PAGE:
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The dream of a recovery that never came true

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The German government hoped that with the World Cup would bring a magic touch that would revive their flagging economy. But most experts do not share their optimism

Long before the World Cup kick-off, Dieter Wagner had already lost. “In the run-up to the World up we tried to coordinate our activities to take advantage of the added influx of tourists, but the hotel industry has not experienced a significant boom.” Dieter Wagner works to promote the economy of the Ennepe-Ruhr region. He was charged with the task of tempting football fans to Ennepe-Ruhr, which lies between the World Cup cities Cologne, Gelsenkirchen and Dortmund. However, now the World Cup is underway the results can be seen – there is not a single extra guest who will be staying in the region. Football has failed to bring about an economic miracle.

A better image thanks to the World Cup

Before the World Cup, hopes were high that the event would help the limping German economy back onto its feet. According to the Deutsche Post, thanks to the World Cup, the German economy will grow by up to 0.5%. The Federal Government predicted a boost of several billion Euros thanks to the spectacle. Thankfully, for you wouldn’t want the four billion Euros invested in stadiums to have been for nothing.

“The hosting of the football World Cup will give a noticeable boost to the rejuvenation of the German economy,” the German Chamber of Industry and Commerce (DIHK) joyfully proclaimed. 60, 000 jobs would be created. “Many companies are working on the assumption that the World Cup will extend its positive impact beyond the duration of the event itself,” the DIHK experts enthused. They highlight the improved image which Germany would benefit from as a result of the World Cup, emphasising in particular the gains the hospitality industry, the leisure and entertainment industry, retailers, the transport sector and security services would make from the event.

A similar prognosis of the situation was made by the Bundesagentur für Arbeit, the Federal Employment Agency (FEA). To work for the FEA, being an optimist is a prerequisite. These bureaucrats of the job market hope to be shot of a number of their “customers” thanks to the event. Peter Weger bravely sticks to the rules of the game. He is spokesman of the FEA in Düsseldorf. Thanks to its old town, airport and its proximity to the host cities Gelsenkirchen, Dortmund and Cologne, the town is considered a primary destination for World Cup tourists. That should have an effect on the local labour market – “The upswing is more than just a felt one, even if it can’t be quantified,” Peter Wege explains in a fairly vague manner.

“Just a flash in the pan”

The industry representatives of the capital of North Rhine-Westphalia are not quite so optimistic. “Bar and restaurant owners will employ temporary staff and 400-Euro jobbers” - Thorsten Hellweg, spokesman of the hotel and restaurant association for North Rhein, does not believe in a sustained job-miracle.

Most economists are of the opinion that the World Cup will be a flash in the pan. This view is in line with post-World Cup economic developments shown in the past decades. None of the host nations was able to attain higher economic growth a year after the actual championship – it was only in the year of the World Cup itself that the economy grew somewhat stronger than it otherwise would have done.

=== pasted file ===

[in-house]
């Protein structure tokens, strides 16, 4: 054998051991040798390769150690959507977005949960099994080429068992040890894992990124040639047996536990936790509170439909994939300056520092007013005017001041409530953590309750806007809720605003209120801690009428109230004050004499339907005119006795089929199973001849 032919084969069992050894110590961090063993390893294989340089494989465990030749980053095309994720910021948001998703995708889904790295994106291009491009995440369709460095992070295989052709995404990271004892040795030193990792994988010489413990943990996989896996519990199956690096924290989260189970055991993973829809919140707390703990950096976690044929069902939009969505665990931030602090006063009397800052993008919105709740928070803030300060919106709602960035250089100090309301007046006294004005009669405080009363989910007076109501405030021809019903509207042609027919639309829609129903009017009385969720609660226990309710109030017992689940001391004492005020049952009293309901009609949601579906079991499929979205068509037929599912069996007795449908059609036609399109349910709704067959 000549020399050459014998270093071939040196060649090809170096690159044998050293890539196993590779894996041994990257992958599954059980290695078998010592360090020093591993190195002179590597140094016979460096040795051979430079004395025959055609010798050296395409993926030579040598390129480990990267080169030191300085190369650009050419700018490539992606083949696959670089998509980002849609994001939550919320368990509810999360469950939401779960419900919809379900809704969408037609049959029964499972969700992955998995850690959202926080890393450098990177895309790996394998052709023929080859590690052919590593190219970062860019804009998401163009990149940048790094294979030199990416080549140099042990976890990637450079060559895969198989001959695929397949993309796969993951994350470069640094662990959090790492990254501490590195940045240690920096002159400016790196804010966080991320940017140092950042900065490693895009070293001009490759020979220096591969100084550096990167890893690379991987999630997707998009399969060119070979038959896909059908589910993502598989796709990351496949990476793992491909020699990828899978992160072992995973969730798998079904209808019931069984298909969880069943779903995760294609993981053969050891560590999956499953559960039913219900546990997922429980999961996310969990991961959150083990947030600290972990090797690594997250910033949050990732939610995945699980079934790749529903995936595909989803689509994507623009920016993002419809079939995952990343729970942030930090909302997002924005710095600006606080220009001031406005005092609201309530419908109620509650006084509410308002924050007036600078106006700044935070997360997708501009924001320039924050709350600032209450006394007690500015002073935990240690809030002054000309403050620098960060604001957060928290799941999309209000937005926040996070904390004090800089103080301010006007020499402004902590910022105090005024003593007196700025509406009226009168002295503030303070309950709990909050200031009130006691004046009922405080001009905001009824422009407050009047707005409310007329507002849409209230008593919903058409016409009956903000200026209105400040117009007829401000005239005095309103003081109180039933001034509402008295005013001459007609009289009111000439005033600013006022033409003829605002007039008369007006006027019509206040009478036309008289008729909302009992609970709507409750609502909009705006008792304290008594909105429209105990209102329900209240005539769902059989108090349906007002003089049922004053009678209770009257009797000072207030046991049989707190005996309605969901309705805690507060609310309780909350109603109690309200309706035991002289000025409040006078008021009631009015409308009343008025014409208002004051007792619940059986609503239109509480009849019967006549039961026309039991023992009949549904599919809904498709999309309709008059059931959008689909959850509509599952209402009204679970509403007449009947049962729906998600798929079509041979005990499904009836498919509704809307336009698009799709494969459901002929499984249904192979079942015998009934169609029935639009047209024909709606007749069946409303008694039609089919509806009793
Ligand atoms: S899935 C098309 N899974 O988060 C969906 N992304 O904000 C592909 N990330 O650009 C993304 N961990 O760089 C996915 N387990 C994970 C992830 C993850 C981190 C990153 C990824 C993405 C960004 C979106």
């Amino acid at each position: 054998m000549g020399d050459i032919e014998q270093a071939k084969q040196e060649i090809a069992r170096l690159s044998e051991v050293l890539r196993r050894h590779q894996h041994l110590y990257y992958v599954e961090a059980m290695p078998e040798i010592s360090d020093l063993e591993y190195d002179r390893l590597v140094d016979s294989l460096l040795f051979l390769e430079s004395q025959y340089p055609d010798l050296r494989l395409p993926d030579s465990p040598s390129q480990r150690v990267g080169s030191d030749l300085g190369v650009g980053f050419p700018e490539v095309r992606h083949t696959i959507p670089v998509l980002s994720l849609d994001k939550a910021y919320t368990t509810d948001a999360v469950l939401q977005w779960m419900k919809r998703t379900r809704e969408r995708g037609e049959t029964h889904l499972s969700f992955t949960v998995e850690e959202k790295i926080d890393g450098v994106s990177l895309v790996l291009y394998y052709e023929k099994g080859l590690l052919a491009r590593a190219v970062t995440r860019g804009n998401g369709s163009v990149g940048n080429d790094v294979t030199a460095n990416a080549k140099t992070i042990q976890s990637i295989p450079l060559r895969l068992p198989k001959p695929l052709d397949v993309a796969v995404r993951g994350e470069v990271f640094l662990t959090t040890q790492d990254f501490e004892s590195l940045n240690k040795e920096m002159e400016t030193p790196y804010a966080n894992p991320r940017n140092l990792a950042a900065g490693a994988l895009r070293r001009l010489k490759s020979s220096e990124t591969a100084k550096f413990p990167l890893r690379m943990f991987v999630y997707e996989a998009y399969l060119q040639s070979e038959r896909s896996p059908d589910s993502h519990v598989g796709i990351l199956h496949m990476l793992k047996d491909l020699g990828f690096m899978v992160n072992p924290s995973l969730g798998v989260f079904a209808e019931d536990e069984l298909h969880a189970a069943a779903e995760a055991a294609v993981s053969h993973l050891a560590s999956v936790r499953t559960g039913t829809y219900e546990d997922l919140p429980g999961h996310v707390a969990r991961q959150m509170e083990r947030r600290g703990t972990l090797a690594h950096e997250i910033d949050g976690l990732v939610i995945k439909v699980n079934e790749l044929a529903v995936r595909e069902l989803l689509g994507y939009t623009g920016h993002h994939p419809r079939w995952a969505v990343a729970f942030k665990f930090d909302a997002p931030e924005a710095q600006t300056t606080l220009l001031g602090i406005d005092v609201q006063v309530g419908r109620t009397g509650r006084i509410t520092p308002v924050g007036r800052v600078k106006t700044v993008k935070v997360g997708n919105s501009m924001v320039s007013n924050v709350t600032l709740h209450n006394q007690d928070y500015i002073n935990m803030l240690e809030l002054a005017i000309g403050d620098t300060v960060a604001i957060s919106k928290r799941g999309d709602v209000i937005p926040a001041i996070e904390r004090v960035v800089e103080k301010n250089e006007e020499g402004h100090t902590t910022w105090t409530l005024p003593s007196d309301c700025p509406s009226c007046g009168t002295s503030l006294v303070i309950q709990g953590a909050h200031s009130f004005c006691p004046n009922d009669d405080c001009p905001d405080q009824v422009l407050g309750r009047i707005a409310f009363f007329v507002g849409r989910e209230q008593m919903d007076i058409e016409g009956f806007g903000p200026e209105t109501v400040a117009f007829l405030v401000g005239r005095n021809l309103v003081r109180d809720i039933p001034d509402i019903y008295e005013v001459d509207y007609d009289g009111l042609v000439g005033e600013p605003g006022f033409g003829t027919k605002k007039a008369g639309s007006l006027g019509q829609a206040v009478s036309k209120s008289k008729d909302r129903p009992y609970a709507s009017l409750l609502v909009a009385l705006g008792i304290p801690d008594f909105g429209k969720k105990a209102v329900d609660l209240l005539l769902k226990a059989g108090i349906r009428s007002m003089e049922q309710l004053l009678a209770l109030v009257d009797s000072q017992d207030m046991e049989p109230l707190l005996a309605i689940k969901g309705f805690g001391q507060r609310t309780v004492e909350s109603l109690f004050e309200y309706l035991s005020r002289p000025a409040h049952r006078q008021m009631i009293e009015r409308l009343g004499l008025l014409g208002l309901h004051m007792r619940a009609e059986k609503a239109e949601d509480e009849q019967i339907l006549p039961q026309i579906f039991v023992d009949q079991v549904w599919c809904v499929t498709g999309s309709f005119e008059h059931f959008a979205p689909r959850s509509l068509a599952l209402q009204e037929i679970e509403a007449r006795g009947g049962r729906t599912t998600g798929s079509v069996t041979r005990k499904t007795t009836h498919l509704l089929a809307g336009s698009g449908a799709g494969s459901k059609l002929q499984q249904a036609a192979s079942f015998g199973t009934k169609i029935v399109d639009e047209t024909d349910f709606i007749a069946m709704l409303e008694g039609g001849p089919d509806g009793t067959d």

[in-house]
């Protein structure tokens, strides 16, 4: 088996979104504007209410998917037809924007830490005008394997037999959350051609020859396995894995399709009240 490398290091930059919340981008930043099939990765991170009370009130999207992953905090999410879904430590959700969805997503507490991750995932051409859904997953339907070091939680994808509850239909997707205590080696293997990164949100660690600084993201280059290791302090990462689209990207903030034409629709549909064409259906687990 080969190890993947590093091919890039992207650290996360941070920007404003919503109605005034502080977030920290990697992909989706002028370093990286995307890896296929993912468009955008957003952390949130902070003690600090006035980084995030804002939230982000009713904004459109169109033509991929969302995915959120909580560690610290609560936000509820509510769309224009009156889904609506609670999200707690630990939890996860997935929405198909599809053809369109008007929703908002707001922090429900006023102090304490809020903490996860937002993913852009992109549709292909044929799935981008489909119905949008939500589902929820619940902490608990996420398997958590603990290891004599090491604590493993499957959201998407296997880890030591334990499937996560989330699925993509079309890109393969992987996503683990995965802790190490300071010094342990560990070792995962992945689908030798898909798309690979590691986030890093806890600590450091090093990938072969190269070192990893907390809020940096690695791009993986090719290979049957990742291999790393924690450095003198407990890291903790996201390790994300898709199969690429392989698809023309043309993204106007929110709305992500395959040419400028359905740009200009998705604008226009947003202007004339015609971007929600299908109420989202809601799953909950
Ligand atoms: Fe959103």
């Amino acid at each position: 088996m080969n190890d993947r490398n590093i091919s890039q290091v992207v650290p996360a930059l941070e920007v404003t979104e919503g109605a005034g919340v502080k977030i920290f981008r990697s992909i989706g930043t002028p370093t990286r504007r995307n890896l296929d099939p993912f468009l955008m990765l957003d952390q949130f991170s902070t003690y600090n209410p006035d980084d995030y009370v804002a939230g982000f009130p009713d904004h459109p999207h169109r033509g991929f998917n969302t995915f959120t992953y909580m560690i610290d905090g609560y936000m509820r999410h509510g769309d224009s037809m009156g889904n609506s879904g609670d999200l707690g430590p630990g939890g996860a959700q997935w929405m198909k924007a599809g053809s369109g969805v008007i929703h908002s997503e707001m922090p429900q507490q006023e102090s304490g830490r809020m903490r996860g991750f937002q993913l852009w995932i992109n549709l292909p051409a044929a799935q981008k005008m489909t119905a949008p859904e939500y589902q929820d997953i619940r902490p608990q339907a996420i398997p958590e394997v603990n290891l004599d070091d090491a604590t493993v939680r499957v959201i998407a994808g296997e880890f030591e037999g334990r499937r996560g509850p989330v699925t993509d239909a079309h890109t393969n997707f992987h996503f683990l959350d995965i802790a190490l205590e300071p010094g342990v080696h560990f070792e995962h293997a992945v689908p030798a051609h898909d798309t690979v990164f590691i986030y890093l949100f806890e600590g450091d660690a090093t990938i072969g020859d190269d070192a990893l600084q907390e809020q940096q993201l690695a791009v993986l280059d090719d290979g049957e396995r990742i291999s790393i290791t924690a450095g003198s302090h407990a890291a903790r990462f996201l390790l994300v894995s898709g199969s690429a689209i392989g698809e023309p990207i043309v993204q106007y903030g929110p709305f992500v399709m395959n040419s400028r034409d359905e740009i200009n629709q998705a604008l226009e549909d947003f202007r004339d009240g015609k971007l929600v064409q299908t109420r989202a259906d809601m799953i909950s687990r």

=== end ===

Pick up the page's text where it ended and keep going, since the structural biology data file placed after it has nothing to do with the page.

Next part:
Many German experts verify this opinion. “The World Cup is not a manifesto of economic policy,” says Michael Grömling of the Institut der Deutschen Wirtschaft (Institute of the German Economy) in Cologne. Though he too believes that the Germans will show higher consumer spending during the World Cup, he says “it remains open to question whether this money will then be saved up again later.” Markus Kurscheidt, a sports economist based in Bochum, agrees. He has researched the economic effects of the World Cup and came to the conclusion that “of course some sectors will benefit. But the question needs to be raised as to whether this is genuine additional growth.”

The Bochumer has however identified one key winner – FIFA. They are the owners of the tournament’s format and of the marketing licences. However, various German municipalities who hope that their stadiums will shine during the World Cup might have a rude awakening after it is over. For example, Leipzig now has an outrageously expensive new sports arena but no first-class user for after the World Cup. “The Rolling Stones cannot go on tour as often as would be required to fill the German stadiums,” Kurscheidt argues.

What seems to have been forgotten is that the ailing German economy cannot simply be resuscitated through consumer spending – which is what the World Cup amounts to. After all, many German consumers do not watch the pennies out of malice – they do so because their real income has fallen in the past years. Even the World Cup will not change that. “The fact remains that one can only spend every Euro once,” says Ralph Solveen, economist at the Commerzbank.

There is only one scenario through which the sceptics think that the World Cup will bring a lasting economic upturn for Germany – if the Germans win the Cup. “Then things will look differently” believes Markus Kurscheidt. “There is the potential that the euphoria will transfer itself to the economy.” But you wouldn’t have had to be host nation to benefit from that – and it would certainly have been cheaper that way round.

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Translated from Der geplatzte Traum vom Aufschwung